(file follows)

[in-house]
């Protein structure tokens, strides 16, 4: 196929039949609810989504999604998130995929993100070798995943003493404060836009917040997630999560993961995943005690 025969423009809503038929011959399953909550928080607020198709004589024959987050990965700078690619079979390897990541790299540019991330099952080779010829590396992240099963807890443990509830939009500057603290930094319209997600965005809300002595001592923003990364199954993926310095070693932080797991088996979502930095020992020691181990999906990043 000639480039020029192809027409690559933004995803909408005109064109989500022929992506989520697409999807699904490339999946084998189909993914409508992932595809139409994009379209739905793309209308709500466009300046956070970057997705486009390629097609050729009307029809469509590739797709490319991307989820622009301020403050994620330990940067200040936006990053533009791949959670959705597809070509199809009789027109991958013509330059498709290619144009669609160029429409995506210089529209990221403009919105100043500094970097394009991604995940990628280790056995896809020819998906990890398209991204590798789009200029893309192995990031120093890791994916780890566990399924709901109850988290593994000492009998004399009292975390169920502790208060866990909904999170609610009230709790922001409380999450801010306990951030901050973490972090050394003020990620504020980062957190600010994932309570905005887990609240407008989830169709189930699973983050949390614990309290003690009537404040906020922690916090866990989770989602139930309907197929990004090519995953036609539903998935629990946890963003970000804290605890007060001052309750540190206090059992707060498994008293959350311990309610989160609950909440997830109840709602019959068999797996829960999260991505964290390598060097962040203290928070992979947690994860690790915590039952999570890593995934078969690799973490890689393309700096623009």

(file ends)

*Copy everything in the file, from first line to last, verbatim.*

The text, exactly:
[in-house]
């Protein structure tokens, strides 16, 4: 196929039949609810989504999604998130995929993100070798995943003493404060836009917040997630999560993961995943005690 025969423009809503038929011959399953909550928080607020198709004589024959987050990965700078690619079979390897990541790299540019991330099952080779010829590396992240099963807890443990509830939009500057603290930094319209997600965005809300002595001592923003990364199954993926310095070693932080797991088996979502930095020992020691181990999906990043 000639480039020029192809027409690559933004995803909408005109064109989500022929992506989520697409999807699904490339999946084998189909993914409508992932595809139409994009379209739905793309209308709500466009300046956070970057997705486009390629097609050729009307029809469509590739797709490319991307989820622009301020403050994620330990940067200040936006990053533009791949959670959705597809070509199809009789027109991958013509330059498709290619144009669609160029429409995506210089529209990221403009919105100043500094970097394009991604995940990628280790056995896809020819998906990890398209991204590798789009200029893309192995990031120093890791994916780890566990399924709901109850988290593994000492009998004399009292975390169920502790208060866990909904999170609610009230709790922001409380999450801010306990951030901050973490972090050394003020990620504020980062957190600010994932309570905005887990609240407008989830169709189930699973983050949390614990309290003690009537404040906020922690916090866990989770989602139930309907197929990004090519995953036609539903998935629990946890963003970000804290605890007060001052309750540190206090059992707060498994008293959350311990309610989160609950909440997830109840709602019959068999797996829960999260991505964290390598060097962040203290928070992979947690994860690790915590039952999570890593995934078969690799973490890689393309700096623009």